Wall Street investors on the whole are optimistic. Listed below are two scenarios that may occur in 2009 and the factors that contribute to them.
If you are a pessimist, you believe that the financial crisis will stay with us for the next twelve months. If this is the case, then stocks will decline further from the lows that were hit in November. Growth would have to be significantly weaker than a majority of forecasters currently feel. Deflation will take hold and prices will actually continue to go down. Increased savings will replace an economy where consumers normally spend. As demand remains weak, prices will continue to go down leading to lower demand. In this scenario, buyers are always waiting for the next "lower" price which results in a self-fulfilling downward spiral as consumers are afraid to buy.
We are currently in a recession, one that has lasted about 13 months. The average recession lasts about this length of time. The pessimist, however, expects it to continue which would make this recession the worst since the depression era. If we have a prolong recession, there is a fear that corporate profits will not recover, and all financial assets will decline further, housing included. Such a scenario might ignite further forced selling in mutual funds and in other financial institutions such as we saw in the 3rd and 4th quarters of 2008.
The pessimist sees the market falling another 20% before the recovery takes hold.
Bullish investors think we are through with the worst in the current economic cycle.
Some bulls point to the return of some stability in December as a sign that the fear that gripped the market in the fourth quarter has subsided. The efforts to fix the economy via lower interest rates, government bailouts, infrastructure spending, and possible tax reductions will work. These stimulative actions will lift the market sooner, rather than later as the pessimists forecast. This includes further thawing of the credit markets which have impeded lending and economic expansion. As corporate profitability returns, investors will look for the positives in the economy not all the negatives that were justifiably present in 2008. Even with the dire expectations for earnings in 2009, the P/E for stocks is not expensive by historical standards. The optimist sees a market rising 25 - 35% in 2009.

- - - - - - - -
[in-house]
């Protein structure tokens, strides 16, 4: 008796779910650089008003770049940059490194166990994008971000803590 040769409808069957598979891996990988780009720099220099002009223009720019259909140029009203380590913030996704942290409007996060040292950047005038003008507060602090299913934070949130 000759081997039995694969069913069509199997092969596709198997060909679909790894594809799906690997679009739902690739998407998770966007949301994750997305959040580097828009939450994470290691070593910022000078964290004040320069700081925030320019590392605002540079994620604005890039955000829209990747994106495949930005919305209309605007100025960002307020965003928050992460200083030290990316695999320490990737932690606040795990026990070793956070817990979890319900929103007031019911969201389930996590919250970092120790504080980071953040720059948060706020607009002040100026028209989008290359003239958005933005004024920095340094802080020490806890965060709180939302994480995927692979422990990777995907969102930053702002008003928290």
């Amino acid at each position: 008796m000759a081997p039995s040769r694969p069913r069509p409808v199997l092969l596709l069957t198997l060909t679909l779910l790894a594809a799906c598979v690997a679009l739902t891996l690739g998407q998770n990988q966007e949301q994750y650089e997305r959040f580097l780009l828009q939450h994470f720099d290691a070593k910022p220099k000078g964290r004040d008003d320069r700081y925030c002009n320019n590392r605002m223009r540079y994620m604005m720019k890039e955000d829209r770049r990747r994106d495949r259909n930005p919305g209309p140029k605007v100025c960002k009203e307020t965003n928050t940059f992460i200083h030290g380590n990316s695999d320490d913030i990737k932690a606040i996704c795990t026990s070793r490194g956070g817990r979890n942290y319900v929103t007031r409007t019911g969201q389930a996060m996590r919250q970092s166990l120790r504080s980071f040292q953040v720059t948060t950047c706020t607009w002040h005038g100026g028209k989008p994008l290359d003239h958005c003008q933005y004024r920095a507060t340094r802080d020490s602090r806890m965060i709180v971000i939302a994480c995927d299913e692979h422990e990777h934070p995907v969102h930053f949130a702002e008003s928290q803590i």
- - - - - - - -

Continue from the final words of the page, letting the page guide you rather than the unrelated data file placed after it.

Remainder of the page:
Given the terrible market we have had over the last fifteen months, it is hard at times to envision a different situation than the one we are currently in. As we have said before, investors tend to think what is happening right now will continue to happen for a sustained period of time. After all, this is how both bubbles are made and then eventually popped. People assume housing or commodities will keep going up almost forever. Exorbitant prices are paid until a slowdown finally returns investors back to reality. Then there is a crash. Once in a crash environment, it is difficult to imagine starting the cycle back up again.
Having said that, the country is not going out of business. The economy is comprised of mostly good companies that are going concerns. However, investors are risk averse, and rightly so, at the present time. As we move into 2009, pessimism will diminish and the huge amount of crash on the sidelines will move back into the market. This will move the market higher. These good companies will be selling at discounts to historical standards and will move higher with the market.
Bruce A. Kraig, January 6, 2009
Kraig Investment Management An unbiased, independent RIA serving our clients' best interests since 1991 Wealth Management...Retirement Planning...Financial Planning 1650 Fox Crossing . West Chester . Pennsylvania . 19380 610 . 644 . 3468 Info@KraigInvestmentManagement.com